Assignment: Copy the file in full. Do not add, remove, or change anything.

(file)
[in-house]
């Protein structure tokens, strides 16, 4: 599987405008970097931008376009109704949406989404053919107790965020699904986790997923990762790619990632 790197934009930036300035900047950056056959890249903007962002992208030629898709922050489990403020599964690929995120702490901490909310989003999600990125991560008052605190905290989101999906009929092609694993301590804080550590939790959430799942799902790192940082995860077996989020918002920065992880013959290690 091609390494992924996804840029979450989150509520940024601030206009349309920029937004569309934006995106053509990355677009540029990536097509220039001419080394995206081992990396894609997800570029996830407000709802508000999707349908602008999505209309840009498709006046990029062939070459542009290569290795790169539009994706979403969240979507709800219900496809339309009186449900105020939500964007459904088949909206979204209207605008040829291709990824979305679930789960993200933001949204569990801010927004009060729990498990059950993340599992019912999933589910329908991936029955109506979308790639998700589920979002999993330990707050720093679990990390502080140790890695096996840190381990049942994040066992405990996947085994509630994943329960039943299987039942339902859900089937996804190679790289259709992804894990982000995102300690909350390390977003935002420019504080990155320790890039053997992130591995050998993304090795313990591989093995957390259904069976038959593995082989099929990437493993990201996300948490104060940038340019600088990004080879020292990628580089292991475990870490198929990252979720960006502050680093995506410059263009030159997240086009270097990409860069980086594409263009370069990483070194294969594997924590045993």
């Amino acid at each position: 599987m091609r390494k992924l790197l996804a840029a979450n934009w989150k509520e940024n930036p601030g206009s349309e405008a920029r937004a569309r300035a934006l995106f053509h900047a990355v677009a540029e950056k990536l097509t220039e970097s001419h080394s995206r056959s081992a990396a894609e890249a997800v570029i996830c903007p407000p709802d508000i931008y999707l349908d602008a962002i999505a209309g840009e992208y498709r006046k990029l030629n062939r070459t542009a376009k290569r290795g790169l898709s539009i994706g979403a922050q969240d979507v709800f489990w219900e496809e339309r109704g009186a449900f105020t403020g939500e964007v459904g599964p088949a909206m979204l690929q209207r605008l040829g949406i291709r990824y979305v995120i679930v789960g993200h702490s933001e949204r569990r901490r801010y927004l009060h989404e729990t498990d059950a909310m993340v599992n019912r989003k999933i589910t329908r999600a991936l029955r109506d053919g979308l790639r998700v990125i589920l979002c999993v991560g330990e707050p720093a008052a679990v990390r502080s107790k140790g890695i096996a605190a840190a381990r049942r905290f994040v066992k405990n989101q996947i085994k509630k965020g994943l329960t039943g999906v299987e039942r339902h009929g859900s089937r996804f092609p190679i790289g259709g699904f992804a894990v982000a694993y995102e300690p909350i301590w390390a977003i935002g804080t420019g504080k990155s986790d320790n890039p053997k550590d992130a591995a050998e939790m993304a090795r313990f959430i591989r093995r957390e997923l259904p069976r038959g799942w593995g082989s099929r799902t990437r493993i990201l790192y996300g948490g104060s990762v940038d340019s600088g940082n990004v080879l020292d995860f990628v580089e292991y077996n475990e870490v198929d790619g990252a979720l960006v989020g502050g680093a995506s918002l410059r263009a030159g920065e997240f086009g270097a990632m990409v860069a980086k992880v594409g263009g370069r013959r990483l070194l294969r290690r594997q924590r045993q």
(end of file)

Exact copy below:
[in-house]
């Protein structure tokens, strides 16, 4: 599987405008970097931008376009109704949406989404053919107790965020699904986790997923990762790619990632 790197934009930036300035900047950056056959890249903007962002992208030629898709922050489990403020599964690929995120702490901490909310989003999600990125991560008052605190905290989101999906009929092609694993301590804080550590939790959430799942799902790192940082995860077996989020918002920065992880013959290690 091609390494992924996804840029979450989150509520940024601030206009349309920029937004569309934006995106053509990355677009540029990536097509220039001419080394995206081992990396894609997800570029996830407000709802508000999707349908602008999505209309840009498709006046990029062939070459542009290569290795790169539009994706979403969240979507709800219900496809339309009186449900105020939500964007459904088949909206979204209207605008040829291709990824979305679930789960993200933001949204569990801010927004009060729990498990059950993340599992019912999933589910329908991936029955109506979308790639998700589920979002999993330990707050720093679990990390502080140790890695096996840190381990049942994040066992405990996947085994509630994943329960039943299987039942339902859900089937996804190679790289259709992804894990982000995102300690909350390390977003935002420019504080990155320790890039053997992130591995050998993304090795313990591989093995957390259904069976038959593995082989099929990437493993990201996300948490104060940038340019600088990004080879020292990628580089292991475990870490198929990252979720960006502050680093995506410059263009030159997240086009270097990409860069980086594409263009370069990483070194294969594997924590045993």
């Amino acid at each position: 599987m091609r390494k992924l790197l996804a840029a979450n934009w989150k509520e940024n930036p601030g206009s349309e405008a920029r937004a569309r300035a934006l995106f053509h900047a990355v677009a540029e950056k990536l097509t220039e970097s001419h080394s995206r056959s081992a990396a894609e890249a997800v570029i996830c903007p407000p709802d508000i931008y999707l349908d602008a962002i999505a209309g840009e992208y498709r006046k990029l030629n062939r070459t542009a376009k290569r290795g790169l898709s539009i994706g979403a922050q969240d979507v709800f489990w219900e496809e339309r109704g009186a449900f105020t403020g939500e964007v459904g599964p088949a909206m979204l690929q209207r605008l040829g949406i291709r990824y979305v995120i679930v789960g993200h702490s933001e949204r569990r901490r801010y927004l009060h989404e729990t498990d059950a909310m993340v599992n019912r989003k999933i589910t329908r999600a991936l029955r109506d053919g979308l790639r998700v990125i589920l979002c999993v991560g330990e707050p720093a008052a679990v990390r502080s107790k140790g890695i096996a605190a840190a381990r049942r905290f994040v066992k405990n989101q996947i085994k509630k965020g994943l329960t039943g999906v299987e039942r339902h009929g859900s089937r996804f092609p190679i790289g259709g699904f992804a894990v982000a694993y995102e300690p909350i301590w390390a977003i935002g804080t420019g504080k990155s986790d320790n890039p053997k550590d992130a591995a050998e939790m993304a090795r313990f959430i591989r093995r957390e997923l259904p069976r038959g799942w593995g082989s099929r799902t990437r493993i990201l790192y996300g948490g104060s990762v940038d340019s600088g940082n990004v080879l020292d995860f990628v580089e292991y077996n475990e870490v198929d790619g990252a979720l960006v989020g502050g680093a995506s918002l410059r263009a030159g920065e997240f086009g270097a990632m990409v860069a980086k992880v594409g263009g370069r013959r990483l070194l294969r290690r594997q924590r045993q």